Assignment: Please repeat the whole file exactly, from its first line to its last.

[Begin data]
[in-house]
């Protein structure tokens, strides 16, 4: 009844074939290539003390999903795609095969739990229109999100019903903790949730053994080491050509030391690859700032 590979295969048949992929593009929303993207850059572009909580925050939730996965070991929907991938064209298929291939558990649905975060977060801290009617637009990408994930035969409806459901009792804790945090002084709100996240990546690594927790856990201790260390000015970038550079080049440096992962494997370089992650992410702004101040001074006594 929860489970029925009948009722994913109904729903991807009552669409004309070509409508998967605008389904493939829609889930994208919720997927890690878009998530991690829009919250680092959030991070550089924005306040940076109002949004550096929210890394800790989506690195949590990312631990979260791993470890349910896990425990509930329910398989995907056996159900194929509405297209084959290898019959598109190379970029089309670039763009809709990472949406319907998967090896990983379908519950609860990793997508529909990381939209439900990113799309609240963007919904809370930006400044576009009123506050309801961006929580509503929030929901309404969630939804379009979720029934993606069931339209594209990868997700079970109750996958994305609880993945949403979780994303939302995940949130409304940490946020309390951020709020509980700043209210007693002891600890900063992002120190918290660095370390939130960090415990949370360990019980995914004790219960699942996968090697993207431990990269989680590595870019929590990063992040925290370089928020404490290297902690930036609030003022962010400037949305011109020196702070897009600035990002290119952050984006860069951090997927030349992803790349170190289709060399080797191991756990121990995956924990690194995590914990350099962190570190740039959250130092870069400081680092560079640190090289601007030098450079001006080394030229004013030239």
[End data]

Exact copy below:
[in-house]
């Protein structure tokens, strides 16, 4: 009844074939290539003390999903795609095969739990229109999100019903903790949730053994080491050509030391690859700032 590979295969048949992929593009929303993207850059572009909580925050939730996965070991929907991938064209298929291939558990649905975060977060801290009617637009990408994930035969409806459901009792804790945090002084709100996240990546690594927790856990201790260390000015970038550079080049440096992962494997370089992650992410702004101040001074006594 929860489970029925009948009722994913109904729903991807009552669409004309070509409508998967605008389904493939829609889930994208919720997927890690878009998530991690829009919250680092959030991070550089924005306040940076109002949004550096929210890394800790989506690195949590990312631990979260791993470890349910896990425990509930329910398989995907056996159900194929509405297209084959290898019959598109190379970029089309670039763009809709990472949406319907998967090896990983379908519950609860990793997508529909990381939209439900990113799309609240963007919904809370930006400044576009009123506050309801961006929580509503929030929901309404969630939804379009979720029934993606069931339209594209990868997700079970109750996958994305609880993945949403979780994303939302995940949130409304940490946020309390951020709020509980700043209210007693002891600890900063992002120190918290660095370390939130960090415990949370360990019980995914004790219960699942996968090697993207431990990269989680590595870019929590990063992040925290370089928020404490290297902690930036609030003022962010400037949305011109020196702070897009600035990002290119952050984006860069951090997927030349992803790349170190289709060399080797191991756990121990995956924990690194995590914990350099962190570190740039959250130092870069400081680092560079640190090289601007030098450079001006080394030229004013030239």